by Faith Luna
all rights reserved
“If you work hard, you will succeed!” The voice echoed cheerfully, the sound filling the metal corridors.
“I still don’t believe it,” Nace said, again. “Did she really think she could just... decline the promotion?”
There were two of them, drudging with no great urgency down a narrow metal corridor. They wore company issued overalls, grey with their patron’s logo emblazoned on their backs. Nace had once a second sponsor who also had.
Sam shrugged. “Who knows? Maybe she was crazy. You know how the really desperate get. She had nice tits, but who knows what she was doing with her money? If she’d worked it she’d have easily been up twenty levels rather than down here in the guts. I saw it, you know.”
“You saw her turn him down?”
Sam nodded, smirking. “I was pulling a shift in the consumable mall. She was pretty, I’m telling you, really nice tits. I don’t know what he was doing down there. He was all posh in black, beautiful silver hair. It might have been metal. He was clearly monied. I bet if his people had ever had debt, they’d paid it off generations ago. He walked right up to her, scanned her chip, and bought her debt just like that. It ought to have been the most romantic moment of her life. Stupid cunt. If someone like that ever wanted anything from me, I’d be happy as hell to give it to him. You? If some beautiful upleveler comes up to you and pays off your debt, you gonna run from him like a crazy or drop to your knees?”
“Oh baby, I’m gonna be on my knees. So she turned him down, ran, and he jerked her air supply?”
“Yup. I wonder how far she thought she was going to get? Did he kill her?”
“No, I hear,” Sam said, smirking because he had more information to share. “Even for an upleveler that’d be criminal. I’m told he took her to an uplevel hospital after she passed out, probably had her brain cleaned of the crazy. I bet that added a couple decades to her service. Some people just never going to get any independence.”
“Yeah.” Nace agreed, pulling a small data chip from her pocket so she key in the security code for the room they were going to clean out. She’d grown up in a creche a few levels higher, but as a janitor, she was down to this level fairly frequently. The worms, those living in the lowest levels, those with the highest debt, they had a tendency to visit termination offices fairly frequently. It was a shame really, leaving their sponsors with as much debt when they did that, but the law said clearly that anyone who couldn’t service their debt had the right to self terminate rather than struggle on. It was a bane on society, but generous to those who couldn’t see beyond their own sloth. Life was sacred. In the barbaric past, a life was lost every time a woman had her natural period. That horrible loss of life was ended by the charitable behavior of the Consortium that found corporate sponsors for each life, that allowed the gestation and caring for of young humans. If you grew up and worked hard, you could pay back their investment and move up in levels. A really good phenotype could find themselves on an outbound ship, to Mars or father. Those people didn’t even have debt to pay back. “She’s better off uplevel anyway.”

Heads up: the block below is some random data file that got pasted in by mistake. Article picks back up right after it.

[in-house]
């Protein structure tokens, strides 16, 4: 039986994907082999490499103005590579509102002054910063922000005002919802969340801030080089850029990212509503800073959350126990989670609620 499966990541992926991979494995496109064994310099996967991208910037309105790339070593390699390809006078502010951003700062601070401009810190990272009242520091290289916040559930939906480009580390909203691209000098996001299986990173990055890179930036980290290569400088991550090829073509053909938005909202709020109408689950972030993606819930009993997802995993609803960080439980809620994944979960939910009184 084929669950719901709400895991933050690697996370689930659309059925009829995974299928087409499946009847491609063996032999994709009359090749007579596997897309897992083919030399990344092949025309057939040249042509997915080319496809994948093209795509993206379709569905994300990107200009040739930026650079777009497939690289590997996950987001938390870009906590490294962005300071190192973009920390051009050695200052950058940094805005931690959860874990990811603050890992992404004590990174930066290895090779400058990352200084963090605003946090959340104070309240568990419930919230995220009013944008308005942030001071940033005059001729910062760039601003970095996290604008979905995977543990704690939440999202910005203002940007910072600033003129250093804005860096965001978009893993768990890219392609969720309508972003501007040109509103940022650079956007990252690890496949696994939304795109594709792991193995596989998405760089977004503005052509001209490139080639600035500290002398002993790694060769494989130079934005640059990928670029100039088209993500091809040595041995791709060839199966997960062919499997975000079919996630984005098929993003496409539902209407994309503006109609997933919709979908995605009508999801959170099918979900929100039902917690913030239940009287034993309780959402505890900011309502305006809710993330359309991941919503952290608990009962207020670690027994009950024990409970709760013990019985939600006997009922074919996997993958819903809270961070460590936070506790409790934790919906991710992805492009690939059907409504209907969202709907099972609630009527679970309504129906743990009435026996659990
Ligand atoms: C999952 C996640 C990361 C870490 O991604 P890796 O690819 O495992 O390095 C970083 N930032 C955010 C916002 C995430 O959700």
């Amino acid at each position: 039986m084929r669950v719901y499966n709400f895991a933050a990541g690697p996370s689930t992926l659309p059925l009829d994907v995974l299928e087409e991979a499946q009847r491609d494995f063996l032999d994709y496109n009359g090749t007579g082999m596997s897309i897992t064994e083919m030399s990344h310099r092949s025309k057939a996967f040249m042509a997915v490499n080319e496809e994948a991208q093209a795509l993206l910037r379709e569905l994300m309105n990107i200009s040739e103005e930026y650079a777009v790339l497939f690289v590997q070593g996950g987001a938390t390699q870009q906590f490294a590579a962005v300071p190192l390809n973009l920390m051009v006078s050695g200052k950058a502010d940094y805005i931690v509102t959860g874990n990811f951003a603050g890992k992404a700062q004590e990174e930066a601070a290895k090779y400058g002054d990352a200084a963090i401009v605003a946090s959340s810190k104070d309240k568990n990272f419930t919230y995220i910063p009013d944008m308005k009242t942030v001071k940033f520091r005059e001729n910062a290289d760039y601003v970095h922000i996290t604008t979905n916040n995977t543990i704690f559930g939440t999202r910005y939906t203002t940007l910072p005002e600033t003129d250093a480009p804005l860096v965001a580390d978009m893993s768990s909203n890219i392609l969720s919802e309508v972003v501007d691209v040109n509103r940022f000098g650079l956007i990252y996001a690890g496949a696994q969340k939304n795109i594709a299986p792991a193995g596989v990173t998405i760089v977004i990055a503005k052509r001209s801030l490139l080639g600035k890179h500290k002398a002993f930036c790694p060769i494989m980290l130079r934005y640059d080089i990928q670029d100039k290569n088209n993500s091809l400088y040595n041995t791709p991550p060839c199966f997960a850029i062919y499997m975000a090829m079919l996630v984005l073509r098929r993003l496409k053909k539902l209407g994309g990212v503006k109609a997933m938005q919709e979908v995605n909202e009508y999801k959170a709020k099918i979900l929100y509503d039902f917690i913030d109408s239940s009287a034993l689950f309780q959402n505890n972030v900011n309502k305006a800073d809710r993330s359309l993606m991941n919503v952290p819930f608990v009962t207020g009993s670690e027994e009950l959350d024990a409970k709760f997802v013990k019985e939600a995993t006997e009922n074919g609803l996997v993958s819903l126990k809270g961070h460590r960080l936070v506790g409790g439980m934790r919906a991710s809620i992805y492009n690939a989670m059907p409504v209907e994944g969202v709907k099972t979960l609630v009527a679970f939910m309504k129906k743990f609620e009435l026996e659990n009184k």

The door hissed open with only slight grinding sound. The two janitors stared. All the rooms on this level were simple 8x10 spaces with hygienic facilities along one wall. The child, maybe two years old, lay in a rickety dreamer’s cradle, nurturing all the child’s biological functions and giving it engaging and educational dreams. The janitors looked at each other, then back to the sleeping child, long brown hair, creamy cheeks with a hint of pink.
Sam held up his data tab, scanned what looked like a child. “It’s got no debt, no sponsor.”
“How can it be … human without a sponsor? Who made it? Did the crazy woman steal it?”
“No, if it were stolen it would have been tagged or something. It has to have a sponsor. Even if it’s a parent, someone’s got to put up the funds to start a person. It’s got no sponsor. It must be just a doll.”
Sam took a breath, nodding, understanding. “That makes sense! Let’s just put it out with the rest of the crazy’s things.”
“Yeah,” Nace agreed. “I don’t want anything unusual, just do our jobs and get home.”
They both stepped into the room. Sam pulled out the collapsed container for the room’s contents. He set it down, signaled it to expand, and it grew to fill the door. Both of them working quickly, they filled up the container with the woman’s belongings. Little sketch books, a spare pair of shoes, all the leftover food, and eventually they unplugged the sleep cradle. The doll was waking up as they pushed the bit of unwanted technology into the container of throw away items. The doll rubbed an eye, yawned. “Mama?”
“What a fucking realistic doll,” Nace said, really creeped out. “They really shouldn’t make them like that.”
“Probably illegal. Maybe that’s why she ran.” He pushed the container back from the door, then signaled it to close.
The doll started to cry, reaching out, a little hand opening and closing. “Mama!”
It must have had some impressive battery power as it cried all the way to the disposal shoot.
“That does it for my shift,” Sam said. “Don’t let that doll creep you out too much. At least we know where her credits were going.”
“She was crazy, alright,” Nace agreed. “I got one more room to do, but I can get that one. See you next shift, Sam.”